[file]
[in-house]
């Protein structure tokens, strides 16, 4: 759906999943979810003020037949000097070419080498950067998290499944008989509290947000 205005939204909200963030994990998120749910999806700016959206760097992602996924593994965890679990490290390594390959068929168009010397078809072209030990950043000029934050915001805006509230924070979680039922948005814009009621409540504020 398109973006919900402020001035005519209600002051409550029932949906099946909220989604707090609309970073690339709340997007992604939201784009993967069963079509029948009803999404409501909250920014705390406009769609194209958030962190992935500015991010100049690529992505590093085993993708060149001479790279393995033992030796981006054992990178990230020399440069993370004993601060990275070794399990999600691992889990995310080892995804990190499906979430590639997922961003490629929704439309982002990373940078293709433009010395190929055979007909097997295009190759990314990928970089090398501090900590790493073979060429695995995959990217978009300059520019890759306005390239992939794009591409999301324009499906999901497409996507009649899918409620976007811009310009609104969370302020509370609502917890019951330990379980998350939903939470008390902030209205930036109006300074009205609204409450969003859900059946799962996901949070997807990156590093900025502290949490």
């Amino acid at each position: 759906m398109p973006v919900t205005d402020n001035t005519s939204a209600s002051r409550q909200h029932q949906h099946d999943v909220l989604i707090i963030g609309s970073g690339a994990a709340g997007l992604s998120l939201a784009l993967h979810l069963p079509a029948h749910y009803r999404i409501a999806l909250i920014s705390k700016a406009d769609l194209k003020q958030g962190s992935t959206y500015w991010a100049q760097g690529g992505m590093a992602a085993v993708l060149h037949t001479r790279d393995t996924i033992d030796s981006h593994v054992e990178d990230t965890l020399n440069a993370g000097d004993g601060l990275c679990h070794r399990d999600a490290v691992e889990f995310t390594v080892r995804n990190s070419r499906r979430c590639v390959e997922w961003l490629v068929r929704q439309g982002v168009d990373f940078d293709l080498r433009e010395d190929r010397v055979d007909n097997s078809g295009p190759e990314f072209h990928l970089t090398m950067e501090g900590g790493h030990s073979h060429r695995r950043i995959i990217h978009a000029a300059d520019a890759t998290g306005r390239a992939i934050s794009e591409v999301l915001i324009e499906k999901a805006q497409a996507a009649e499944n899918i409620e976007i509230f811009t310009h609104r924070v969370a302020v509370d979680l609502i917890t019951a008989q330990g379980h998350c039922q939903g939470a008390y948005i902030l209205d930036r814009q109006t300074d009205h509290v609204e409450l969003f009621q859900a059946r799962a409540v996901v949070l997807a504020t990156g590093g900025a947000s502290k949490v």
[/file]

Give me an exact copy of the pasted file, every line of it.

[in-house]
């Protein structure tokens, strides 16, 4: 759906999943979810003020037949000097070419080498950067998290499944008989509290947000 205005939204909200963030994990998120749910999806700016959206760097992602996924593994965890679990490290390594390959068929168009010397078809072209030990950043000029934050915001805006509230924070979680039922948005814009009621409540504020 398109973006919900402020001035005519209600002051409550029932949906099946909220989604707090609309970073690339709340997007992604939201784009993967069963079509029948009803999404409501909250920014705390406009769609194209958030962190992935500015991010100049690529992505590093085993993708060149001479790279393995033992030796981006054992990178990230020399440069993370004993601060990275070794399990999600691992889990995310080892995804990190499906979430590639997922961003490629929704439309982002990373940078293709433009010395190929055979007909097997295009190759990314990928970089090398501090900590790493073979060429695995995959990217978009300059520019890759306005390239992939794009591409999301324009499906999901497409996507009649899918409620976007811009310009609104969370302020509370609502917890019951330990379980998350939903939470008390902030209205930036109006300074009205609204409450969003859900059946799962996901949070997807990156590093900025502290949490």
């Amino acid at each position: 759906m398109p973006v919900t205005d402020n001035t005519s939204a209600s002051r409550q909200h029932q949906h099946d999943v909220l989604i707090i963030g609309s970073g690339a994990a709340g997007l992604s998120l939201a784009l993967h979810l069963p079509a029948h749910y009803r999404i409501a999806l909250i920014s705390k700016a406009d769609l194209k003020q958030g962190s992935t959206y500015w991010a100049q760097g690529g992505m590093a992602a085993v993708l060149h037949t001479r790279d393995t996924i033992d030796s981006h593994v054992e990178d990230t965890l020399n440069a993370g000097d004993g601060l990275c679990h070794r399990d999600a490290v691992e889990f995310t390594v080892r995804n990190s070419r499906r979430c590639v390959e997922w961003l490629v068929r929704q439309g982002v168009d990373f940078d293709l080498r433009e010395d190929r010397v055979d007909n097997s078809g295009p190759e990314f072209h990928l970089t090398m950067e501090g900590g790493h030990s073979h060429r695995r950043i995959i990217h978009a000029a300059d520019a890759t998290g306005r390239a992939i934050s794009e591409v999301l915001i324009e499906k999901a805006q497409a996507a009649e499944n899918i409620e976007i509230f811009t310009h609104r924070v969370a302020v509370d979680l609502i917890t019951a008989q330990g379980h998350c039922q939903g939470a008390y948005i902030l209205d930036r814009q109006t300074d009205h509290v609204e409450l969003f009621q859900a059946r799962a409540v996901v949070l997807a504020t990156g590093g900025a947000s502290k949490v």